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Assessing the Impact of Alternative Repayment Rate Policies on Educational Institutions and Students

January 2019 |  Nam D. Pham, Ph.D. and Mary Donovan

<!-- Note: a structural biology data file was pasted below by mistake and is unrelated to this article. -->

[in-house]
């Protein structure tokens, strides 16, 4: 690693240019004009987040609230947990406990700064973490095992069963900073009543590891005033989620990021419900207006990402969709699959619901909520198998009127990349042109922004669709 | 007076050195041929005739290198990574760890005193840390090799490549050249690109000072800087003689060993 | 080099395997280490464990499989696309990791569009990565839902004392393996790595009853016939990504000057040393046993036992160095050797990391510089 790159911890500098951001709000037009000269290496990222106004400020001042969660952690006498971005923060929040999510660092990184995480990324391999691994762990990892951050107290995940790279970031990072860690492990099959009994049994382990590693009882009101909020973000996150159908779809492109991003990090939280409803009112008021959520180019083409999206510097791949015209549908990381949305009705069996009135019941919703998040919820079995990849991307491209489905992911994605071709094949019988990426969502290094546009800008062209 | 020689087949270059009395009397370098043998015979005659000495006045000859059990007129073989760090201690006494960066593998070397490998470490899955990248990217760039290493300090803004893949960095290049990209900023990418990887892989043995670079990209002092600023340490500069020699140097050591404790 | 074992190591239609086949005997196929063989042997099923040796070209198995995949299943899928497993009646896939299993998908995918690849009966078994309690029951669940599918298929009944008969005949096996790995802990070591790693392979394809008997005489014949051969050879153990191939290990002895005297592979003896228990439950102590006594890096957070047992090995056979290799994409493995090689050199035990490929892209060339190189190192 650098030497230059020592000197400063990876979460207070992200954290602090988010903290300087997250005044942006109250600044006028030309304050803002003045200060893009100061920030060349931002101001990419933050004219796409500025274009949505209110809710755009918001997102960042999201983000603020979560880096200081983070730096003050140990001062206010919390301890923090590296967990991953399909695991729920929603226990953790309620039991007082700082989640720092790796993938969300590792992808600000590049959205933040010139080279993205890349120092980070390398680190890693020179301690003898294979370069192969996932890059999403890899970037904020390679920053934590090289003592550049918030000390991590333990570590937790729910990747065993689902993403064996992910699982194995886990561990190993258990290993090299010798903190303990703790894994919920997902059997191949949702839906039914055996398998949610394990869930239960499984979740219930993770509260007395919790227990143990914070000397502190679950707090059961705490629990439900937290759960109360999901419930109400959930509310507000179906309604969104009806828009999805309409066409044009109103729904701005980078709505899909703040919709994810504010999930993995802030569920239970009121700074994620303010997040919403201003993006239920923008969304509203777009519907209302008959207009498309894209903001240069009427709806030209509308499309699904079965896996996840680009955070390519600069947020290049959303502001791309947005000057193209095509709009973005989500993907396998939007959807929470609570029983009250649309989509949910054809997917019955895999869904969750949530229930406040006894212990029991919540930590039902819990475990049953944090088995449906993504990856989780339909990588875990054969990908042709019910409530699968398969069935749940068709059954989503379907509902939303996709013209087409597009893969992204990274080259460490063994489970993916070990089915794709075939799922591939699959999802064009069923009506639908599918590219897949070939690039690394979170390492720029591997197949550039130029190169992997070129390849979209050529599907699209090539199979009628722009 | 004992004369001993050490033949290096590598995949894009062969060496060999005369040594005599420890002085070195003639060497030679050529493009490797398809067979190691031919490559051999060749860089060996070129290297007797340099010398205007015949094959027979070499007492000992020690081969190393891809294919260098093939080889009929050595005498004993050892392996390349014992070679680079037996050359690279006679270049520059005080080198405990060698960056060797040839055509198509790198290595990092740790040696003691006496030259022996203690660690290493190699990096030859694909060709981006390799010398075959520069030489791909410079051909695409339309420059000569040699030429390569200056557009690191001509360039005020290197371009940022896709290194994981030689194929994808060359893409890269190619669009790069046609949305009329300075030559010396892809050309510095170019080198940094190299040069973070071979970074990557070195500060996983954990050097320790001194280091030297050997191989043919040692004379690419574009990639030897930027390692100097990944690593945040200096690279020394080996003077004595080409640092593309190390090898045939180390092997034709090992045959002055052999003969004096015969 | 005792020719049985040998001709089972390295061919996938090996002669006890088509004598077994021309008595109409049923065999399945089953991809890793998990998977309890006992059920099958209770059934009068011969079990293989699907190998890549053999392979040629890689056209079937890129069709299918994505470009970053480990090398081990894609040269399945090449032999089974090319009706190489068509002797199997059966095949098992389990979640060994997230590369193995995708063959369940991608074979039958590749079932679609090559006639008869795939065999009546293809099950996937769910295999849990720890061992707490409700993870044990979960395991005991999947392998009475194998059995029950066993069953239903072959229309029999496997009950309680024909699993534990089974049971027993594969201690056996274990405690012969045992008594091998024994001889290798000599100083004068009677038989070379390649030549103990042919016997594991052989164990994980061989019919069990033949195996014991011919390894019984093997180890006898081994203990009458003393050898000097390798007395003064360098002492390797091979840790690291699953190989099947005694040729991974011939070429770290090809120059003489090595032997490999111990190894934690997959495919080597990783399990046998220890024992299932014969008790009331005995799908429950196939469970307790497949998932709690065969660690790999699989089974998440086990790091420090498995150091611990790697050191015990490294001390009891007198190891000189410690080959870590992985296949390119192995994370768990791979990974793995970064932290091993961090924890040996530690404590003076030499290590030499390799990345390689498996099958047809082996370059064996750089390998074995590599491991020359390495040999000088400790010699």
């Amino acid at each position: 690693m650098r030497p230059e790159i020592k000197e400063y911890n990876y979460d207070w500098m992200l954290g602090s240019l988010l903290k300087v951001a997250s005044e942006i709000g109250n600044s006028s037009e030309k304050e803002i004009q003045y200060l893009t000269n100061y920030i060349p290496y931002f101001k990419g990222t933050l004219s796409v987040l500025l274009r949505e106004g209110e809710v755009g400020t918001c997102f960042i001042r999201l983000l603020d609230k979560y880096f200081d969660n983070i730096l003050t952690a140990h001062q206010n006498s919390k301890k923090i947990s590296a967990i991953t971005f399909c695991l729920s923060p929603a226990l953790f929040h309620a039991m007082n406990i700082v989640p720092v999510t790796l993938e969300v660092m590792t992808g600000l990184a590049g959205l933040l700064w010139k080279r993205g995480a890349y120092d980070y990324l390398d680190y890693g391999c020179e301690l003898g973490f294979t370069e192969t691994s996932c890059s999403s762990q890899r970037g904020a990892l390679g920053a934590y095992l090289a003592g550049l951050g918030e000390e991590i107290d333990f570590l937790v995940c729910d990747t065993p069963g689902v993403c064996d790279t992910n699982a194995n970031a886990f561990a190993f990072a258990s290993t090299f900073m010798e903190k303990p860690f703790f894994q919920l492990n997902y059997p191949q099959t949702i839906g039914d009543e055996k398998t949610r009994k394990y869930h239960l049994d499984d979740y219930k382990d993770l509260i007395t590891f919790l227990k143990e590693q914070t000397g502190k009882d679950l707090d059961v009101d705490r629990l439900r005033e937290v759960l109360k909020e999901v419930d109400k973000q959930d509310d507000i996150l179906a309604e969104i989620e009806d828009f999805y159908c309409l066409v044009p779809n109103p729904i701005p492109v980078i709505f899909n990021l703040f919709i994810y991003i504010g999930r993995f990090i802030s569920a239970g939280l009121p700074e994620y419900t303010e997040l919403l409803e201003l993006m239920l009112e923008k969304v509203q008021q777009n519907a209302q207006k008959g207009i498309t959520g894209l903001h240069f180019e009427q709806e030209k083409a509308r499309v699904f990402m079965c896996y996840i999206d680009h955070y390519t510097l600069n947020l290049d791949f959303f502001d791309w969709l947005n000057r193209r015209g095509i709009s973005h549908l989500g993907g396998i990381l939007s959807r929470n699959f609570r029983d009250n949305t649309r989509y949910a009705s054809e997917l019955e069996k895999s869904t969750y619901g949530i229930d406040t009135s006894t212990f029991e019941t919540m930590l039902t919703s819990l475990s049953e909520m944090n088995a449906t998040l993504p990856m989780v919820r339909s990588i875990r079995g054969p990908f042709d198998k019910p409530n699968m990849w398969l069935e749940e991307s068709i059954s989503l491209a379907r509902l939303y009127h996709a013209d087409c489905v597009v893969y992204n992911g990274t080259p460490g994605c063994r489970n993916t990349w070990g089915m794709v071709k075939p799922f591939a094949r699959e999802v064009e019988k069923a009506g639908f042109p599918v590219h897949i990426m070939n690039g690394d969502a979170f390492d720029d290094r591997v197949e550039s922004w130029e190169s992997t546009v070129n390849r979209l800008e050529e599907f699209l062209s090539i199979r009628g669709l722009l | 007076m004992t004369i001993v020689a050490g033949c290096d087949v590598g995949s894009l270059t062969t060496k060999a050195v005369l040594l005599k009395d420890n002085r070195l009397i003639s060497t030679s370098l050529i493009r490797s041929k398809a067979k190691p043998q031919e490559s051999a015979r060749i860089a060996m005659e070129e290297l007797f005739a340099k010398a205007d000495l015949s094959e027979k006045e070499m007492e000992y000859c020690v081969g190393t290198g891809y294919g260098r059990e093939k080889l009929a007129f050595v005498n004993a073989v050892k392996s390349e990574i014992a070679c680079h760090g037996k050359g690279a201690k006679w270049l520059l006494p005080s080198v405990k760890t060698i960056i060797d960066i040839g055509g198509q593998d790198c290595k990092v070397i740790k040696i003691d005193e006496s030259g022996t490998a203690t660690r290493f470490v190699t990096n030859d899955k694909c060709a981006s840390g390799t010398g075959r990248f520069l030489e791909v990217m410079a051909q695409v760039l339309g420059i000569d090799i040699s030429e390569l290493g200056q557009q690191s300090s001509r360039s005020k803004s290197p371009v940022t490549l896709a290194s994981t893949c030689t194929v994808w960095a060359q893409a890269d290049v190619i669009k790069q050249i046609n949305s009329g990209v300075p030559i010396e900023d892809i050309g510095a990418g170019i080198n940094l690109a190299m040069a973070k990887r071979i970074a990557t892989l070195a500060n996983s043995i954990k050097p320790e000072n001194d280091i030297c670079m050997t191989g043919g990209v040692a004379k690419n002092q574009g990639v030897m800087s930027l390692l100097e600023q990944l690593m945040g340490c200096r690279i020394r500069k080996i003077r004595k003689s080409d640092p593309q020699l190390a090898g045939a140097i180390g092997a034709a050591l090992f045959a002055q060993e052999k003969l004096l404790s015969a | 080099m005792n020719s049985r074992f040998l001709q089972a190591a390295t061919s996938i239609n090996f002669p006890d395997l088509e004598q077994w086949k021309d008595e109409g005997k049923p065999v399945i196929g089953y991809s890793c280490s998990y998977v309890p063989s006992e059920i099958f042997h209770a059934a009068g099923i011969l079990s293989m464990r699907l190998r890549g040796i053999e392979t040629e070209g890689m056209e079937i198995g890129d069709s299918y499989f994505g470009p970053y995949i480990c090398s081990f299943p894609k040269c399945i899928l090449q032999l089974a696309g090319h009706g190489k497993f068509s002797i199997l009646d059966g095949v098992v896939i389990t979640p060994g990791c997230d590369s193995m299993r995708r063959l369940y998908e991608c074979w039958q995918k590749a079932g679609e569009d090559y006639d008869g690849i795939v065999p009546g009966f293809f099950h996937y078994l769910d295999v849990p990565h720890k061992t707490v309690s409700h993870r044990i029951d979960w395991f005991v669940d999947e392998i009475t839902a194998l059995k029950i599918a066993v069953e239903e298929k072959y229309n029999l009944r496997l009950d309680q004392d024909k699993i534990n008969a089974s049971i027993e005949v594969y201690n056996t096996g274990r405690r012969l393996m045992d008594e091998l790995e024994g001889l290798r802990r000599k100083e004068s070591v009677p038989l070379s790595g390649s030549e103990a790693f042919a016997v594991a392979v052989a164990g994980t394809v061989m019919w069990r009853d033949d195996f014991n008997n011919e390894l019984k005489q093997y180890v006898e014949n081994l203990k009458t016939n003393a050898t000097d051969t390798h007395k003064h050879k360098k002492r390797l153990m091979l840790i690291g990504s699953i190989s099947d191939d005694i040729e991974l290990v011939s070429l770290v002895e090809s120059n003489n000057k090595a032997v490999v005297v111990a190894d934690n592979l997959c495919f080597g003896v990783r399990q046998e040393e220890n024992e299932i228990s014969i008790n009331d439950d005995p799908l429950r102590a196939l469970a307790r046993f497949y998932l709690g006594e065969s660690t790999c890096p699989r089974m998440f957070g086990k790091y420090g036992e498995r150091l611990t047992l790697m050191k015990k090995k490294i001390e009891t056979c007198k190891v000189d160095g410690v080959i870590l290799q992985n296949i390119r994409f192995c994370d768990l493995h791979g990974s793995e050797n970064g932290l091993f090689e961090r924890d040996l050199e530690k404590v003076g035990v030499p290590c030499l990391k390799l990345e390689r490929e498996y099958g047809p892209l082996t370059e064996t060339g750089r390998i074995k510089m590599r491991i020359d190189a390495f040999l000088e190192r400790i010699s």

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In 2017, the Federal Government delivered $122.5 billion in student aid to 12.9 million post-secondary students and their parents, expanding the entire federal student loan portfolio to 43 million borrowers with $1.4 trillion in outstanding loans. Currently the U.S. Department of Education uses the Cohort Default Rate to determine if a higher education institution is eligible to accept Federal financial aid. However, policymakers are considering alternative measures, such as the repayment rate, to determine eligibility. As proposed policies are introduced and debated, decisionmakers must consider any negative unintended consequences. In this study, we evaluated three different policy scenarios and measured the impact on students and institutions. Our analysis shows that a one-size-fits-all policy has significant negative consequences, especially for low-income and minority students. Alternatively, a tiered approach which factors in student demographics has a much lesser impact and would be more constructive in addressing student loan repayment performance.